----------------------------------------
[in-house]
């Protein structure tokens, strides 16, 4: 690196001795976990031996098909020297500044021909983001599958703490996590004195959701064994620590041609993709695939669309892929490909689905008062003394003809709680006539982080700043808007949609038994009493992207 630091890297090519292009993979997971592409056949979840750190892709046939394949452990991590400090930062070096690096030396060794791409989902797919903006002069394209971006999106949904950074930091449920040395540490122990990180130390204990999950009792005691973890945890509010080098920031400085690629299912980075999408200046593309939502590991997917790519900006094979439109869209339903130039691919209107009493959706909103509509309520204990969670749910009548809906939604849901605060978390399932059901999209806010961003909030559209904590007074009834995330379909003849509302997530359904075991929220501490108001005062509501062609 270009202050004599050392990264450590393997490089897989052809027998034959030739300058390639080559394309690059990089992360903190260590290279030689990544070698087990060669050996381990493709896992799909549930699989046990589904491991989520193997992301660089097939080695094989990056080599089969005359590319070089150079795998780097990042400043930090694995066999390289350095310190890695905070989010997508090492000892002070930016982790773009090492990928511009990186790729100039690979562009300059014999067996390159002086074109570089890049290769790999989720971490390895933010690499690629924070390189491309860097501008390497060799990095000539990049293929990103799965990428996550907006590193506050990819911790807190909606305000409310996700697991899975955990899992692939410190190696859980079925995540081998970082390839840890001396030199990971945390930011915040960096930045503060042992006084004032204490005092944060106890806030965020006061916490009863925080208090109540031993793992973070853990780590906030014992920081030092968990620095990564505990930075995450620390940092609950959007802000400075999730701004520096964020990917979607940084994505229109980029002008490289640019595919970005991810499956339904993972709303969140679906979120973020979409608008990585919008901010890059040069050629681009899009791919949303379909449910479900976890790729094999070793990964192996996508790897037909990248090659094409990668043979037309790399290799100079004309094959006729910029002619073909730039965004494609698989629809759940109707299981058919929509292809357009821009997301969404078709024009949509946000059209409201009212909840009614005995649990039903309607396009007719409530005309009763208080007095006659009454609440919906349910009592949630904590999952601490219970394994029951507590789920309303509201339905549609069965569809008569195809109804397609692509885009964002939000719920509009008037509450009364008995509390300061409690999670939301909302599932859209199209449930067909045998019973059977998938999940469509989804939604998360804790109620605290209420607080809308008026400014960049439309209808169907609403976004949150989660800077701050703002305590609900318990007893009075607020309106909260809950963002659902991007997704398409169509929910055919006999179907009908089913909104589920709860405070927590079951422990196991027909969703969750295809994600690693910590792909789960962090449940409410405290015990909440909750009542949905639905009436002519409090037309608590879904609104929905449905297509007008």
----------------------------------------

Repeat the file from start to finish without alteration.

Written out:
[in-house]
């Protein structure tokens, strides 16, 4: 690196001795976990031996098909020297500044021909983001599958703490996590004195959701064994620590041609993709695939669309892929490909689905008062003394003809709680006539982080700043808007949609038994009493992207 630091890297090519292009993979997971592409056949979840750190892709046939394949452990991590400090930062070096690096030396060794791409989902797919903006002069394209971006999106949904950074930091449920040395540490122990990180130390204990999950009792005691973890945890509010080098920031400085690629299912980075999408200046593309939502590991997917790519900006094979439109869209339903130039691919209107009493959706909103509509309520204990969670749910009548809906939604849901605060978390399932059901999209806010961003909030559209904590007074009834995330379909003849509302997530359904075991929220501490108001005062509501062609 270009202050004599050392990264450590393997490089897989052809027998034959030739300058390639080559394309690059990089992360903190260590290279030689990544070698087990060669050996381990493709896992799909549930699989046990589904491991989520193997992301660089097939080695094989990056080599089969005359590319070089150079795998780097990042400043930090694995066999390289350095310190890695905070989010997508090492000892002070930016982790773009090492990928511009990186790729100039690979562009300059014999067996390159002086074109570089890049290769790999989720971490390895933010690499690629924070390189491309860097501008390497060799990095000539990049293929990103799965990428996550907006590193506050990819911790807190909606305000409310996700697991899975955990899992692939410190190696859980079925995540081998970082390839840890001396030199990971945390930011915040960096930045503060042992006084004032204490005092944060106890806030965020006061916490009863925080208090109540031993793992973070853990780590906030014992920081030092968990620095990564505990930075995450620390940092609950959007802000400075999730701004520096964020990917979607940084994505229109980029002008490289640019595919970005991810499956339904993972709303969140679906979120973020979409608008990585919008901010890059040069050629681009899009791919949303379909449910479900976890790729094999070793990964192996996508790897037909990248090659094409990668043979037309790399290799100079004309094959006729910029002619073909730039965004494609698989629809759940109707299981058919929509292809357009821009997301969404078709024009949509946000059209409201009212909840009614005995649990039903309607396009007719409530005309009763208080007095006659009454609440919906349910009592949630904590999952601490219970394994029951507590789920309303509201339905549609069965569809008569195809109804397609692509885009964002939000719920509009008037509450009364008995509390300061409690999670939301909302599932859209199209449930067909045998019973059977998938999940469509989804939604998360804790109620605290209420607080809308008026400014960049439309209808169907609403976004949150989660800077701050703002305590609900318990007893009075607020309106909260809950963002659902991007997704398409169509929910055919006999179907009908089913909104589920709860405070927590079951422990196991027909969703969750295809994600690693910590792909789960962090449940409410405290015990909440909750009542949905639905009436002519409090037309608590879904609104929905449905297509007008």